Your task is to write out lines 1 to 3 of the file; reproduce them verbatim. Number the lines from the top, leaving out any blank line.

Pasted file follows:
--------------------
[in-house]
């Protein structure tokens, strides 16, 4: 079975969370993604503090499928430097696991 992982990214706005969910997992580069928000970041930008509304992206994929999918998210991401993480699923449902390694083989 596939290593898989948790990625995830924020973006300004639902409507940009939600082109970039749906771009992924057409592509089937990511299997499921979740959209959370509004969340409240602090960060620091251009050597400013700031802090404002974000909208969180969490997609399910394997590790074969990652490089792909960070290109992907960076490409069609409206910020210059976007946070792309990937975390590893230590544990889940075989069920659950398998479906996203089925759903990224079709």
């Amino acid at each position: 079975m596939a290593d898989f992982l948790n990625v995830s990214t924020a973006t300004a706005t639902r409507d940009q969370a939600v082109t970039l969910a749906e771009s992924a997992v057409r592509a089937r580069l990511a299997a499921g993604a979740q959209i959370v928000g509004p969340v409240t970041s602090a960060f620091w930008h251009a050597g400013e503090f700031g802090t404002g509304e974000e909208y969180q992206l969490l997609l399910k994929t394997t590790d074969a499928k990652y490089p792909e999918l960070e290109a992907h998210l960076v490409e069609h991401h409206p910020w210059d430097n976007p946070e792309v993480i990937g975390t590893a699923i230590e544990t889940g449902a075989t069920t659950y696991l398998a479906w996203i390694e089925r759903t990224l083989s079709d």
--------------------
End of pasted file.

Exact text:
[in-house]
């Protein structure tokens, strides 16, 4: 079975969370993604503090499928430097696991 992982990214706005969910997992580069928000970041930008509304992206994929999918998210991401993480699923449902390694083989 596939290593898989948790990625995830924020973006300004639902409507940009939600082109970039749906771009992924057409592509089937990511299997499921979740959209959370509004969340409240602090960060620091251009050597400013700031802090404002974000909208969180969490997609399910394997590790074969990652490089792909960070290109992907960076490409069609409206910020210059976007946070792309990937975390590893230590544990889940075989069920659950398998479906996203089925759903990224079709």
């Amino acid at each position: 079975m596939a290593d898989f992982l948790n990625v995830s990214t924020a973006t300004a706005t639902r409507d940009q969370a939600v082109t970039l969910a749906e771009s992924a997992v057409r592509a089937r580069l990511a299997a499921g993604a979740q959209i959370v928000g509004p969340v409240t970041s602090a960060f620091w930008h251009a050597g400013e503090f700031g802090t404002g509304e974000e909208y969180q992206l969490l997609l399910k994929t394997t590790d074969a499928k990652y490089p792909e999918l960070e290109a992907h998210l960076v490409e069609h991401h409206p910020w210059d430097n976007p946070e792309v993480i990937g975390t590893a699923i230590e544990t889940g449902a075989t069920t659950y696991l398998a479906w996203i390694e089925r759903t990224l083989s079709d």